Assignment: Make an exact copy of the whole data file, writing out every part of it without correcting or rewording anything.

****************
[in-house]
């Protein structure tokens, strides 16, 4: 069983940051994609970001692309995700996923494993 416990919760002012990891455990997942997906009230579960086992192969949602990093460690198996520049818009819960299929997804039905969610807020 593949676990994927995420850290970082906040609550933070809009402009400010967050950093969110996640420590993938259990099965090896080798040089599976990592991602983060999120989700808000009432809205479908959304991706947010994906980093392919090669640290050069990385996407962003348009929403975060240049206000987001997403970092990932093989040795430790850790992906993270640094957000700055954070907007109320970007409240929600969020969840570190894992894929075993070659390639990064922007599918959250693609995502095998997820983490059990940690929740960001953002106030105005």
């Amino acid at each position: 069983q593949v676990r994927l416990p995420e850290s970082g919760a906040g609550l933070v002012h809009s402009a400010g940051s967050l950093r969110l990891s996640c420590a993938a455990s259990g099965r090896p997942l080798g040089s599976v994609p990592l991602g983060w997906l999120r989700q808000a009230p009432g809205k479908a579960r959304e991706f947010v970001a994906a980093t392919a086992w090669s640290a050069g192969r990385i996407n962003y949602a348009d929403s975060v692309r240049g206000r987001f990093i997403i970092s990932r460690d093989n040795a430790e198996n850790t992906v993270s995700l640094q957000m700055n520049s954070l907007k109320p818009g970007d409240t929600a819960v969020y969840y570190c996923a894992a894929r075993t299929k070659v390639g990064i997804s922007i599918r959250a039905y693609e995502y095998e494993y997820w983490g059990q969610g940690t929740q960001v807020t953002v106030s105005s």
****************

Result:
[in-house]
């Protein structure tokens, strides 16, 4: 069983940051994609970001692309995700996923494993 416990919760002012990891455990997942997906009230579960086992192969949602990093460690198996520049818009819960299929997804039905969610807020 593949676990994927995420850290970082906040609550933070809009402009400010967050950093969110996640420590993938259990099965090896080798040089599976990592991602983060999120989700808000009432809205479908959304991706947010994906980093392919090669640290050069990385996407962003348009929403975060240049206000987001997403970092990932093989040795430790850790992906993270640094957000700055954070907007109320970007409240929600969020969840570190894992894929075993070659390639990064922007599918959250693609995502095998997820983490059990940690929740960001953002106030105005």
């Amino acid at each position: 069983q593949v676990r994927l416990p995420e850290s970082g919760a906040g609550l933070v002012h809009s402009a400010g940051s967050l950093r969110l990891s996640c420590a993938a455990s259990g099965r090896p997942l080798g040089s599976v994609p990592l991602g983060w997906l999120r989700q808000a009230p009432g809205k479908a579960r959304e991706f947010v970001a994906a980093t392919a086992w090669s640290a050069g192969r990385i996407n962003y949602a348009d929403s975060v692309r240049g206000r987001f990093i997403i970092s990932r460690d093989n040795a430790e198996n850790t992906v993270s995700l640094q957000m700055n520049s954070l907007k109320p818009g970007d409240t929600a819960v969020y969840y570190c996923a894992a894929r075993t299929k070659v390639g990064i997804s922007i599918r959250a039905y693609e995502y095998e494993y997820w983490g059990q969610g940690t929740q960001v807020t953002v106030s105005s």